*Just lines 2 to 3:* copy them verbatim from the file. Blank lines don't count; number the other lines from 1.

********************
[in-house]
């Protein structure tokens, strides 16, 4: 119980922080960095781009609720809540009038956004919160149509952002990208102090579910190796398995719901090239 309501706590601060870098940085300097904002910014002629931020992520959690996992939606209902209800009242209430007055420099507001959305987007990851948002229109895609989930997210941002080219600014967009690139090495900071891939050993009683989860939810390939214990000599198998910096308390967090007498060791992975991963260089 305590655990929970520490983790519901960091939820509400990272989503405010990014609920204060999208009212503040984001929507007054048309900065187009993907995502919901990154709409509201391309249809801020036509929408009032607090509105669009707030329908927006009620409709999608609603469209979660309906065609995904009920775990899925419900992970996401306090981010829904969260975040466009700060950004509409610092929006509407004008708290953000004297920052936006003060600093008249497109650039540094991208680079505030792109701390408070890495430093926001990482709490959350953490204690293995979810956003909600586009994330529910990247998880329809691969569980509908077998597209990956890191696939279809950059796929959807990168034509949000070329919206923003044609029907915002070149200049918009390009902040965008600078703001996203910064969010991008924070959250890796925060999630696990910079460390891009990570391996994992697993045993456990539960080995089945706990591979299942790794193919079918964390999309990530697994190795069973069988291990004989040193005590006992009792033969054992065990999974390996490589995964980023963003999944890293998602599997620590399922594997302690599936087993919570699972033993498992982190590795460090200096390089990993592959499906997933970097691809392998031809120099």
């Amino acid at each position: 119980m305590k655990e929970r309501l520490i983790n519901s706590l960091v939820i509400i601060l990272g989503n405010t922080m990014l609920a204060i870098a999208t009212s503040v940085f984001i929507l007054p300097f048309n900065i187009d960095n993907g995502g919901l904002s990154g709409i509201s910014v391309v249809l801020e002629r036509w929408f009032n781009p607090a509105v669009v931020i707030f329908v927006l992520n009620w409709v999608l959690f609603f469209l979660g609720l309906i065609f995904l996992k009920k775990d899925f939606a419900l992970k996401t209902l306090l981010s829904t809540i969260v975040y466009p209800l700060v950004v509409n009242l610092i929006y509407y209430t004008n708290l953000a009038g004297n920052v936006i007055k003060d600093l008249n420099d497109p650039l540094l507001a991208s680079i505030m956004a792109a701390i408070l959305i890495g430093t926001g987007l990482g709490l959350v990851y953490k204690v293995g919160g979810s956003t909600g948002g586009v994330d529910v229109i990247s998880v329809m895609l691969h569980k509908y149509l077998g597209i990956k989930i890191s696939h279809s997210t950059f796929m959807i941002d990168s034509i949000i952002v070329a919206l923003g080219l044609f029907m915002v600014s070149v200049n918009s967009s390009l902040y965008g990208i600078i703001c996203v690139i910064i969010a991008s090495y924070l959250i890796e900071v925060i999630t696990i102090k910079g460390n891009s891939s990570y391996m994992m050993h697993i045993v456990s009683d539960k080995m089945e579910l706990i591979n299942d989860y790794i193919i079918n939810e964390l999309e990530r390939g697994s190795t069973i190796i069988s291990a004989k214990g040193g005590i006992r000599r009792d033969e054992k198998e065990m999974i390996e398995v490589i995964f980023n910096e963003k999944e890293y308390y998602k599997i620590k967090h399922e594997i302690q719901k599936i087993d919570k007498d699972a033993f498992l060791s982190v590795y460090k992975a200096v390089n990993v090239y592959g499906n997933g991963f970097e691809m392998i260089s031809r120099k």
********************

């Protein structure tokens, strides 16, 4: 119980922080960095781009609720809540009038956004919160149509952002990208102090579910190796398995719901090239 309501706590601060870098940085300097904002910014002629931020992520959690996992939606209902209800009242209430007055420099507001959305987007990851948002229109895609989930997210941002080219600014967009690139090495900071891939050993009683989860939810390939214990000599198998910096308390967090007498060791992975991963260089 305590655990929970520490983790519901960091939820509400990272989503405010990014609920204060999208009212503040984001929507007054048309900065187009993907995502919901990154709409509201391309249809801020036509929408009032607090509105669009707030329908927006009620409709999608609603469209979660309906065609995904009920775990899925419900992970996401306090981010829904969260975040466009700060950004509409610092929006509407004008708290953000004297920052936006003060600093008249497109650039540094991208680079505030792109701390408070890495430093926001990482709490959350953490204690293995979810956003909600586009994330529910990247998880329809691969569980509908077998597209990956890191696939279809950059796929959807990168034509949000070329919206923003044609029907915002070149200049918009390009902040965008600078703001996203910064969010991008924070959250890796925060999630696990910079460390891009990570391996994992697993045993456990539960080995089945706990591979299942790794193919079918964390999309990530697994190795069973069988291990004989040193005590006992009792033969054992065990999974390996490589995964980023963003999944890293998602599997620590399922594997302690599936087993919570699972033993498992982190590795460090200096390089990993592959499906997933970097691809392998031809120099």
């Amino acid at each position: 119980m305590k655990e929970r309501l520490i983790n519901s706590l960091v939820i509400i601060l990272g989503n405010t922080m990014l609920a204060i870098a999208t009212s503040v940085f984001i929507l007054p300097f048309n900065i187009d960095n993907g995502g919901l904002s990154g709409i509201s910014v391309v249809l801020e002629r036509w929408f009032n781009p607090a509105v669009v931020i707030f329908v927006l992520n009620w409709v999608l959690f609603f469209l979660g609720l309906i065609f995904l996992k009920k775990d899925f939606a419900l992970k996401t209902l306090l981010s829904t809540i969260v975040y466009p209800l700060v950004v509409n009242l610092i929006y509407y209430t004008n708290l953000a009038g004297n920052v936006i007055k003060d600093l008249n420099d497109p650039l540094l507001a991208s680079i505030m956004a792109a701390i408070l959305i890495g430093t926001g987007l990482g709490l959350v990851y953490k204690v293995g919160g979810s956003t909600g948002g586009v994330d529910v229109i990247s998880v329809m895609l691969h569980k509908y149509l077998g597209i990956k989930i890191s696939h279809s997210t950059f796929m959807i941002d990168s034509i949000i952002v070329a919206l923003g080219l044609f029907m915002v600014s070149v200049n918009s967009s390009l902040y965008g990208i600078i703001c996203v690139i910064i969010a991008s090495y924070l959250i890796e900071v925060i999630t696990i102090k910079g460390n891009s891939s990570y391996m994992m050993h697993i045993v456990s009683d539960k080995m089945e579910l706990i591979n299942d989860y790794i193919i079918n939810e964390l999309e990530r390939g697994s190795t069973i190796i069988s291990a004989k214990g040193g005590i006992r000599r009792d033969e054992k198998e065990m999974i390996e398995v490589i995964f980023n910096e963003k999944e890293y308390y998602k599997i620590k967090h399922e594997i302690q719901k599936i087993d919570k007498d699972a033993f498992l060791s982190v590795y460090k992975a200096v390089n990993v090239y592959g499906n997933g991963f970097e691809m392998i260089s031809r120099k």